Consider the cost of installing a BTS in rural site. Something like this:
That costs $200k-$250k, depending on what part of the world you're in. Most of that money is for "civil installation": site prep, concrete pads, backup power, the mast, that little shack, etc. There's well over $150k worth of stuff there just to support the BTS. So what should the actual BTS cost? As long as it's a lot less than the infrastructure cost, the buyer doesn't care because it won't be a significant part of the total site cost. The baseband processors, transceivers, power supplies and amplifiers for a 3-sector 3-TRX ("1/1/1") kit typically run $20k-$50k, depending on the vendor, the buyer, the specific product and whatever side deals the vendor can offer. That will give 21 Bm channels at full rate. There's no point in going below $20k because the savings to the carrier are insignificant below that point. And the price can't go much above $50k before the BTS becomes significant in the total. Notice that this price range has nothing to do with the actual cost of producing a BTS, as long as that cost is well below $20k. The total installed cost is around $75k per fielded TRX, or around $11k per Bm channel.
That's the equipment in the field. You also need a core network. The core network gets installed carrier-grade data centers. As long as the equipment costs less than the data centers, prices just don't matter much. Together, the BSCs, MSCs and location registers in the core network can easily cost over $5k per fielded TRX, or about $700 per Bm channel. The civil part probably costs twice that, bringing to total to around $15k/TRX or $2,100 per Bm channel. The core network also creates a floor for a viable network size, since even a "small" MSC is built to support hundreds of cell sites and priced accordingly.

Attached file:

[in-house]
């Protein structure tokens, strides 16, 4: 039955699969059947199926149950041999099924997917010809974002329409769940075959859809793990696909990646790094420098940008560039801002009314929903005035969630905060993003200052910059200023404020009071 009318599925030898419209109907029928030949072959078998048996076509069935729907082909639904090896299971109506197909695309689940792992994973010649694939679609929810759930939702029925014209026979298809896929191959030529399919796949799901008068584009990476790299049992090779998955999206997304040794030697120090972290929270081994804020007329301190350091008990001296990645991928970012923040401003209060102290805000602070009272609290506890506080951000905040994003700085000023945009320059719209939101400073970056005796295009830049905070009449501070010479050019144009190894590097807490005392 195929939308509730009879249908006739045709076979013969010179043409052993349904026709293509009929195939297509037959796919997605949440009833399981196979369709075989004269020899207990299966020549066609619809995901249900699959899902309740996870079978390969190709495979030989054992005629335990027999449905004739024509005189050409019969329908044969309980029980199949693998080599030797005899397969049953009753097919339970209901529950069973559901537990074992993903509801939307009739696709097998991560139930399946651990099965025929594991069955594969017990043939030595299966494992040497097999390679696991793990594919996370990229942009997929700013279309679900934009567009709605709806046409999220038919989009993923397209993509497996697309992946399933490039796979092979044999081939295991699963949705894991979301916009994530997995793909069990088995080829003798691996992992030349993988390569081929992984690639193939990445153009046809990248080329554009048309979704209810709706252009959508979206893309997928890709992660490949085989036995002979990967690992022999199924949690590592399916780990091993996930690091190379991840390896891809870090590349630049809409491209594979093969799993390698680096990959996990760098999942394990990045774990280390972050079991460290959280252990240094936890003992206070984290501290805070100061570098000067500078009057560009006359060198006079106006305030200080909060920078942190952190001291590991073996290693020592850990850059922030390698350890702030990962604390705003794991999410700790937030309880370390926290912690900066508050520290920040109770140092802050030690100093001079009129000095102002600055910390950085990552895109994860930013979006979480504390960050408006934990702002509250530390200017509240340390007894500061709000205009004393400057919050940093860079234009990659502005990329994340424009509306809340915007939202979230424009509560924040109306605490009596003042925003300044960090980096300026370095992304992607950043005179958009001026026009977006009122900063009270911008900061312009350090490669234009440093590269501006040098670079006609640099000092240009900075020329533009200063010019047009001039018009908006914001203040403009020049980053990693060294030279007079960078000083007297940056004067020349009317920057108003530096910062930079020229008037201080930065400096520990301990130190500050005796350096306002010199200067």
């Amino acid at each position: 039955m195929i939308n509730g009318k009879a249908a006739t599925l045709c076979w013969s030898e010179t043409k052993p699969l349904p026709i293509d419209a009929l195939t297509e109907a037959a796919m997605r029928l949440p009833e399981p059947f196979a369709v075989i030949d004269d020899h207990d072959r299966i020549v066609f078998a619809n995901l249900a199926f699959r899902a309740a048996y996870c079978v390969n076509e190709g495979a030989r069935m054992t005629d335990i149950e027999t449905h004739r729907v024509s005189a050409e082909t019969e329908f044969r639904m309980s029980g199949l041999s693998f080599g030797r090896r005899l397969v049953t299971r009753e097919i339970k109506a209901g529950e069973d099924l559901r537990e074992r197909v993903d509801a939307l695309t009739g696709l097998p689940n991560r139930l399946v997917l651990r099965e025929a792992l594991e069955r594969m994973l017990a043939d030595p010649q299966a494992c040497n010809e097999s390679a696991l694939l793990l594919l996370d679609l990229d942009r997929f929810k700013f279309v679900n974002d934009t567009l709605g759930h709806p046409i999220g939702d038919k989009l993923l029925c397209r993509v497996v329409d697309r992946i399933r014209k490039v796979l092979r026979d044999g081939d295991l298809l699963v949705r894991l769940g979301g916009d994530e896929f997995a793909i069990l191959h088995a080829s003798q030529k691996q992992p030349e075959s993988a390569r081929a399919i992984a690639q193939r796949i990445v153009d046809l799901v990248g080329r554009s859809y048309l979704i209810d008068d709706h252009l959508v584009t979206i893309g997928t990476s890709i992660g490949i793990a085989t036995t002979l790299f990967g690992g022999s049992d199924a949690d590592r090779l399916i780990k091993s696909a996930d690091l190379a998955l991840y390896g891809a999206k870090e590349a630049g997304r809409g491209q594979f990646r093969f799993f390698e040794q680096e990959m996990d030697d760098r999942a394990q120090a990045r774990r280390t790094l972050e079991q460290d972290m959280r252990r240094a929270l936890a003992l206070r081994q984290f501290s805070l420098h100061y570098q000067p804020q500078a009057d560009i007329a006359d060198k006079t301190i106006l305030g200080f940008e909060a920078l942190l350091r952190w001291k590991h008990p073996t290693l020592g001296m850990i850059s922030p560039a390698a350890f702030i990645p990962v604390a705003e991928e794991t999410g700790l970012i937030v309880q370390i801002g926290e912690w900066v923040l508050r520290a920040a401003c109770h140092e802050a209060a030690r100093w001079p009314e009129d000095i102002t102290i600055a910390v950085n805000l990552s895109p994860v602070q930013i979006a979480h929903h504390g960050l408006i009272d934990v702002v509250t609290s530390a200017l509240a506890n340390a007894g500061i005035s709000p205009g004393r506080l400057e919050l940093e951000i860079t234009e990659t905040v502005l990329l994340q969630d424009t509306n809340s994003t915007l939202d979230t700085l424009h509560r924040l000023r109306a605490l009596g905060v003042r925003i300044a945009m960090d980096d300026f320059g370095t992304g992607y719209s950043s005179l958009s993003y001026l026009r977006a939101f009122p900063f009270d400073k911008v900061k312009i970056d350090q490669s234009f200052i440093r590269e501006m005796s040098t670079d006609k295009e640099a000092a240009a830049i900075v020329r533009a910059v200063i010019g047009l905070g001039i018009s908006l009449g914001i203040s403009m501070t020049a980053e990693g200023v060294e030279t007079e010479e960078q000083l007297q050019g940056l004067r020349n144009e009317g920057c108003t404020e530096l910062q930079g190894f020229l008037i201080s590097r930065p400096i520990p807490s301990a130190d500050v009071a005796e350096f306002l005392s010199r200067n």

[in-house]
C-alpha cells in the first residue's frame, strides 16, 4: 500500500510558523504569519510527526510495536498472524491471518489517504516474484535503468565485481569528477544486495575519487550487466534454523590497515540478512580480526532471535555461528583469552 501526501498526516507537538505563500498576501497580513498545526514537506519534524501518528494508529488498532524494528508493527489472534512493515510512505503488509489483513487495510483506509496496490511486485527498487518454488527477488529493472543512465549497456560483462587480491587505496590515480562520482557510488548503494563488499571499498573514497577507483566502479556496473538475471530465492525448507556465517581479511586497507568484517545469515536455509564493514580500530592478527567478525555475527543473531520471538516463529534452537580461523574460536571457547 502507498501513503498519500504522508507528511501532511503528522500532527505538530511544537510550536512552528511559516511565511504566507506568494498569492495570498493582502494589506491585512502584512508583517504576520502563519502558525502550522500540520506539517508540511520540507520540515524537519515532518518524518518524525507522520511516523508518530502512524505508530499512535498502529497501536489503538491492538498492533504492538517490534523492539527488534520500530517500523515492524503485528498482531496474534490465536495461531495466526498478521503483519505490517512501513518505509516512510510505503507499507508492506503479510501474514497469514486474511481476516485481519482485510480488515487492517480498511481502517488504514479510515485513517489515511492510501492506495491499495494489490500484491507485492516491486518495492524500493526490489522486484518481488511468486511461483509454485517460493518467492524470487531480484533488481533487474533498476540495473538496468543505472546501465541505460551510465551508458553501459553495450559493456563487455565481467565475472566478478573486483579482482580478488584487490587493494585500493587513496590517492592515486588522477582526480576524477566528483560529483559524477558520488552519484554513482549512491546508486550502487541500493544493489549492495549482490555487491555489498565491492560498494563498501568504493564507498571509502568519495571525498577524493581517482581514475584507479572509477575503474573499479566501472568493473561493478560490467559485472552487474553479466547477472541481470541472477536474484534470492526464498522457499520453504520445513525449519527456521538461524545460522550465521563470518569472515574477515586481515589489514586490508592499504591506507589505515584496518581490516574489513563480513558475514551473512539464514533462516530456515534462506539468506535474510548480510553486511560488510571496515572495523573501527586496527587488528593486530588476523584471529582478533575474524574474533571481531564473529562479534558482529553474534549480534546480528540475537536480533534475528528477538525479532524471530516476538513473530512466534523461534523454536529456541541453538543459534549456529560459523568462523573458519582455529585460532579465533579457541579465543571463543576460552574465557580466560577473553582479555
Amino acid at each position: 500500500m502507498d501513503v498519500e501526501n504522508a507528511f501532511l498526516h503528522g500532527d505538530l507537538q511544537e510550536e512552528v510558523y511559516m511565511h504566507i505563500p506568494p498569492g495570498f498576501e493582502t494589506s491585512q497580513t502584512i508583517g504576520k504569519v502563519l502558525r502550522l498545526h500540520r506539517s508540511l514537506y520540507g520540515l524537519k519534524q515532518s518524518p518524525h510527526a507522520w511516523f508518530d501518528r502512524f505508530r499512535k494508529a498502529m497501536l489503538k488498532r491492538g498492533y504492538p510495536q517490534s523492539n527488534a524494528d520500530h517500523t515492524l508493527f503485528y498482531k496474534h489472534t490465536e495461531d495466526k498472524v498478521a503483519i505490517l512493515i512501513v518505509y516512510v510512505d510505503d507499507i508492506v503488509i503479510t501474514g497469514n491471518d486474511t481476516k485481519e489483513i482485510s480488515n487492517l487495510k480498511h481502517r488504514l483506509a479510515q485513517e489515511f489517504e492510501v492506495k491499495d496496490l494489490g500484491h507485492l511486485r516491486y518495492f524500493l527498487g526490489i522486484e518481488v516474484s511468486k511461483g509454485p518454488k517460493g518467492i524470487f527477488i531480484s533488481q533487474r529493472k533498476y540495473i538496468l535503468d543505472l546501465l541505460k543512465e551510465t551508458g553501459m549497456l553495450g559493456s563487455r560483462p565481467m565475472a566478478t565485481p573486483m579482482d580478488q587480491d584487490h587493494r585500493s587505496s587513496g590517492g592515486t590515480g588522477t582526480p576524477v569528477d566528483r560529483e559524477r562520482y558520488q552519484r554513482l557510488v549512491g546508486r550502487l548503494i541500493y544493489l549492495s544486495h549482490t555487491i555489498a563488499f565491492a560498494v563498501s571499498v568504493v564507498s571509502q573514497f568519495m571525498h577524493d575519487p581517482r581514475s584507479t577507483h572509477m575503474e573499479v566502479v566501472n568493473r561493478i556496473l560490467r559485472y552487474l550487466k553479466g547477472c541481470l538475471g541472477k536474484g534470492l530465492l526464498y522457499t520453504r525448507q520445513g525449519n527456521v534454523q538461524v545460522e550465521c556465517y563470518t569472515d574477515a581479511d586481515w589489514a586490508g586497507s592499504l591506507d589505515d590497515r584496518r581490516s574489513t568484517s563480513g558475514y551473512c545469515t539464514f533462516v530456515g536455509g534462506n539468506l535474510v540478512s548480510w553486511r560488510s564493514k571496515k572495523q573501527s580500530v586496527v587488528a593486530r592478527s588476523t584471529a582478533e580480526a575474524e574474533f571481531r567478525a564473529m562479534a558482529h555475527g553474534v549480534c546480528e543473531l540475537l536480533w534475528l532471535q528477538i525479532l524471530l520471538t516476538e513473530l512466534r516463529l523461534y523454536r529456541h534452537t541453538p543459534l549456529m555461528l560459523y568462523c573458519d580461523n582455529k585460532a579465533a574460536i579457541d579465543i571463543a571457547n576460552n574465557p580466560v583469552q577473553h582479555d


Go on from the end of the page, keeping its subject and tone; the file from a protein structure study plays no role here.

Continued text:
So the rollout cost is around $15k/TRX for electronics and totals around $90k/TRX for a low-density network when you include all of the civil infrastructure. One TRX can serve about 1,000 subscribers in the developing world so your rollout capital is least $90 per subscriber, not counting counting other costs ignored here. Note, though, that the dominant cost is civil infrastructure. Even if the electronics were free, the total capital would not change by more than about 25%.
The only way to dramatically change the cost of a cellular network is to simplify the infrastructure, something that the existing equipment providers have little motivation to do. For example, if the whole BTS package can be mounted directly onto the mast and left out in the weather, you can get rid of that air conditioned shack. If you cut the power requirements, you also cut the cost of the backup power systems. OpenBTS is radical, though, in its approach to the core network: get rid of it and run BTS units as peers. Don't just reduce the cost of equipment. Reduce the amount of equipment.
This is one way that OpenBTS hopes to change the economics of rural cellular service: reducing the capital requirements to build a network. The OpenBTS model can reduce the rollout capital from over $90/sub to around $25/sub, not by offering a "cheap BTS" but by eliminating most of the steel and concrete and generators that a conventional GSM network requires. OpenBTS can also reduce the minimum size of a viable network to something as small as a single cell site, allowing a carrier to start service with an initial capital investment of less than $30k. Will carriers go for it, though? Is there any spectrum available for this new kind of carrier to emerge? We're working on it...